Things you should read

We’ve been thinking a lot recently about the idea that the social web can/should play an increasing role in filtering the large quantity of published information to allow the best and most important work to float to the top (see e.g., posts by The Scholarly Kitchen and Academhack). In its simplest form the idea is that folks like us will mention publications that we think are good/important and then people who think we’re worth listening to will be more likely to read those papers and then pass on recommendations of their own. In concept this should allow for good papers to be found by the scientific community regardless of where they are published. Ecology is far from having reached the level of social media integration required to fully realize this possibility, but there are examples of other fields where this sort of thing has actually occurred.

We think this is a cool idea, but currently it is a relatively ineffective way to find interesting papers; primarily because there simply aren’t enough folks in ecology discussing what they’ve read. EEB and Flow does a great job of this and a few other blogs by practicing scientists make occasional contributions in this regard (e.g., I’m a chordata, urochordata), but there certainly isn’t a critical mass yet. Part of the reason for this is that putting together full posts on articles one has read can take quite a bit of time, and time isn’t something most of us have a lot of lying around. Here at JE we have half a dozen Research Blogging style posts that we keep planning on writing, but finding a couple of hours to reread the paper and a couple of related works and put together a full post just doesn’t seem to happen.

So, today Jabberwocky Ecology announces a new kind of post – Things you should read. The idea behind these posts is to reduce the activation energy for posting about papers that we like. As such, these might be as short as the title of the paper and a link. Most of the time we’ll try to contextualize things a bit with a few sentences or a paragraph to help you figure out if the linked material is relevant to you, but these won’t be full blown summaries because these are things you should read, not things you should read about.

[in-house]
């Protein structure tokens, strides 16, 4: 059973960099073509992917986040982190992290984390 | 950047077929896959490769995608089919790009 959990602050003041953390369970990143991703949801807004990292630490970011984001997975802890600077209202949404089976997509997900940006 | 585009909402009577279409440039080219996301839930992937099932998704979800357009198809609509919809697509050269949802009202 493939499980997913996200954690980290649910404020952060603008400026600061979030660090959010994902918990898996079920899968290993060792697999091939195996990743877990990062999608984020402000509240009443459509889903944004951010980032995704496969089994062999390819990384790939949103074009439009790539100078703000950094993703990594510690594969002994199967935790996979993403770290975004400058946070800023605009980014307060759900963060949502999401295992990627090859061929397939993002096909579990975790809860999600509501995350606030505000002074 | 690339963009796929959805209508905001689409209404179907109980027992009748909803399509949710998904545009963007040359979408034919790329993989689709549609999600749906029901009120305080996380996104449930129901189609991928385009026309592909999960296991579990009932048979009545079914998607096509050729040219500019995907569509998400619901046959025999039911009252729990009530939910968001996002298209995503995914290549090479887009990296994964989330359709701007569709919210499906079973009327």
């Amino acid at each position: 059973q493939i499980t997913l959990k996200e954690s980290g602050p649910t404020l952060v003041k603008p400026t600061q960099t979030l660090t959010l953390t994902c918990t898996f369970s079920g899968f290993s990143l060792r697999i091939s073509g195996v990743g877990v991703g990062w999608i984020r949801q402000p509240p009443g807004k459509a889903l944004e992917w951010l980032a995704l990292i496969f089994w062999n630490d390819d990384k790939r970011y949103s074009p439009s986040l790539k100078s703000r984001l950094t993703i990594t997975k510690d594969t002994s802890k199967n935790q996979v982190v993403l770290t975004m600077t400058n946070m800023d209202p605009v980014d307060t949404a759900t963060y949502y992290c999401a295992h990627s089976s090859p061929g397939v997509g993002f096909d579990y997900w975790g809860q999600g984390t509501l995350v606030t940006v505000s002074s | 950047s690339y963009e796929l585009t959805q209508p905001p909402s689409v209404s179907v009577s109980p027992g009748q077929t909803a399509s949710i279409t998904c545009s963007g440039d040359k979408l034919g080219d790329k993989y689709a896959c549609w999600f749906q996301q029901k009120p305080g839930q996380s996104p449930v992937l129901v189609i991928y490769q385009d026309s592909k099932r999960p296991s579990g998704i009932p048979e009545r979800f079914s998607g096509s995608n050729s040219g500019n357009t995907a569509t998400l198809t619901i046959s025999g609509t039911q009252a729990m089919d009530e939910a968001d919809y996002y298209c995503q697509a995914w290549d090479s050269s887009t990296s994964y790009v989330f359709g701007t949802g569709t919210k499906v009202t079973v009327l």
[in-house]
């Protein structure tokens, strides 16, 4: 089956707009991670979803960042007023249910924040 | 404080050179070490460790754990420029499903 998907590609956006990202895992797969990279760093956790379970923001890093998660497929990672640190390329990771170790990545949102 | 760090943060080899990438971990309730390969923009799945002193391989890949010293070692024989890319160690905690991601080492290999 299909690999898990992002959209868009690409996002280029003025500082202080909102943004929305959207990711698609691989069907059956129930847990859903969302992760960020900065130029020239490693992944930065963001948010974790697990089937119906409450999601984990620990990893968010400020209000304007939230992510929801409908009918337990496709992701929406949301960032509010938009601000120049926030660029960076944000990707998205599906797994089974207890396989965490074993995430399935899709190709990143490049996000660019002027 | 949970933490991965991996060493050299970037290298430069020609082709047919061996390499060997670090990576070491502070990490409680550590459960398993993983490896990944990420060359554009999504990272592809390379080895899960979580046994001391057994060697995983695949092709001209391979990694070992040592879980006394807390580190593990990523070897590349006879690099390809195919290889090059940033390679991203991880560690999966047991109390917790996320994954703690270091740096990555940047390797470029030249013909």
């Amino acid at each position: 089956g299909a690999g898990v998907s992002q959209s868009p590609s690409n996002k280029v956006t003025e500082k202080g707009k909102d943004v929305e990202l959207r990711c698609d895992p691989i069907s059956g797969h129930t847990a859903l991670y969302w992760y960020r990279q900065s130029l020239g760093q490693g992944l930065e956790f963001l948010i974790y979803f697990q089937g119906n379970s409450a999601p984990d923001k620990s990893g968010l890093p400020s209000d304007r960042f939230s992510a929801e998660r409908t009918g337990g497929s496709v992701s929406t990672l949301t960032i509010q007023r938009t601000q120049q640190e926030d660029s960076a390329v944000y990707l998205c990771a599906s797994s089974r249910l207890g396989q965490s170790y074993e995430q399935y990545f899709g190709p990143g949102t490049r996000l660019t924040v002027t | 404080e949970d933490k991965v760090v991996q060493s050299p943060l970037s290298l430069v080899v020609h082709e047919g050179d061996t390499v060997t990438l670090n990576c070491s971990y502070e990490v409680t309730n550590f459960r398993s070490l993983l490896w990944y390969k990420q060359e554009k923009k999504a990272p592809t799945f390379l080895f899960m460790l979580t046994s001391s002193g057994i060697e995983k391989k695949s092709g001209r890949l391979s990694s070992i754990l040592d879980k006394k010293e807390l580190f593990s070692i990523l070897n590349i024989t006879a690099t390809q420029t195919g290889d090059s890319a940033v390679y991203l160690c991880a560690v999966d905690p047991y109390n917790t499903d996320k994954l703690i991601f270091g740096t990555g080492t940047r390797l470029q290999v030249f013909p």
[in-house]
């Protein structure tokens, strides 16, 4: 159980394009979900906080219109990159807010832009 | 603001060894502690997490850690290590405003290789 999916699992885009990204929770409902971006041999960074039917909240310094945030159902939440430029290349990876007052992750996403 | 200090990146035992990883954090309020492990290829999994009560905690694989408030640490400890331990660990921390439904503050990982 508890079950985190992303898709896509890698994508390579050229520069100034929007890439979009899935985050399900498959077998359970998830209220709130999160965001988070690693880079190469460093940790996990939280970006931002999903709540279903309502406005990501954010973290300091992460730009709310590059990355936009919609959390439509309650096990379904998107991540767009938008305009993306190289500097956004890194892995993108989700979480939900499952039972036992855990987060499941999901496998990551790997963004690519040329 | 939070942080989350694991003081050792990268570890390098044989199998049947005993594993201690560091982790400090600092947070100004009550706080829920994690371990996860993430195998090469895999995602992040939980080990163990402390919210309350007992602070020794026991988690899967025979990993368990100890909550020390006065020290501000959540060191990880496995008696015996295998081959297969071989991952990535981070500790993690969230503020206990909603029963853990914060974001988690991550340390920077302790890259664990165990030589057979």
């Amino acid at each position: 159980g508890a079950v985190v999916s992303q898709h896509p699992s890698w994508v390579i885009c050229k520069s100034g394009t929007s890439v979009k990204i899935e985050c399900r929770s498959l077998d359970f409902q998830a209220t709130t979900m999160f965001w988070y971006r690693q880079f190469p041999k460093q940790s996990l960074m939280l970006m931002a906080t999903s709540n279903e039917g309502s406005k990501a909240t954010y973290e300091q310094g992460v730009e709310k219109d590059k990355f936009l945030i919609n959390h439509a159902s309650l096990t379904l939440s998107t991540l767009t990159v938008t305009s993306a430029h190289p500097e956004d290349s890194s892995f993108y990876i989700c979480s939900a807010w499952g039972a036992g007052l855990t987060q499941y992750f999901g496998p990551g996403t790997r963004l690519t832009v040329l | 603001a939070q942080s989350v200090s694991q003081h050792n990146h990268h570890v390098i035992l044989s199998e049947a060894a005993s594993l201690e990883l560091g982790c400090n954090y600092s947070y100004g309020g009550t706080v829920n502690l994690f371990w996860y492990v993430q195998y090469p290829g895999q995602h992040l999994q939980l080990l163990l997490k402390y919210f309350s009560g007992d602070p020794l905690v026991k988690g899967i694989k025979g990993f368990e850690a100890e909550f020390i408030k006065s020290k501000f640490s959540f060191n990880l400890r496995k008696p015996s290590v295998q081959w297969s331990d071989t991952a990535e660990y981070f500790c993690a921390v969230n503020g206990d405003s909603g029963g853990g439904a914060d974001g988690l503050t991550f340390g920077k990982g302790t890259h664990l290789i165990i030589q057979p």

9 Comments on “Things you should read

  1. I’ve been thinking about this a good deal, and have begun to wonder – while blogs are great as a permanent record of a mention followed by discussion (which, let’s face it, rarely happens these days), in many ways I feel like twitter is the better tool for this. A number of folk seem to be gravitating to it as a professional space, and I’ve found a few out-there articles I wouldn’t have seen other ways due to tweets. The nice thing is that it forces you to say little, if anything, about a post. Heck, with, you can just click a browser button.

    I also wonder about sites like third reviewer. Useful? Should we have one for ecology?

  2. I think there is definitely something to be said for Twitter for this sort of thing (I was actually trying to use it for things like this for a while) and in fact the social science folks who really think about this stuff really seem to be thinking about Twitter when they talk about it. The truth is that keeping up with Twitter and occasionally posting to it just ended up taking too much time away from other things and in particular I felt like dividing my attention between the blog and Twitter pretty much meant that I didn’t end up doing much on either. So, I chose the blog because it’s more flexible and because my read on the state of the field at the moment is that a blog post is more likely to be looked at by the average ecologist than a tweet.

    Nerdier picture – I think we’re only a year or two away from a much more integrated information stream between short post services like Twitter and Google Buzz and traditional blogging platforms. You can already see this happening with the blogging platforms automatically logging tweets as comments and posting notices of posts to twitter, but that’s clearly only the beginning. So, I think is this choice is probably only going to be functionally important for another couple of years.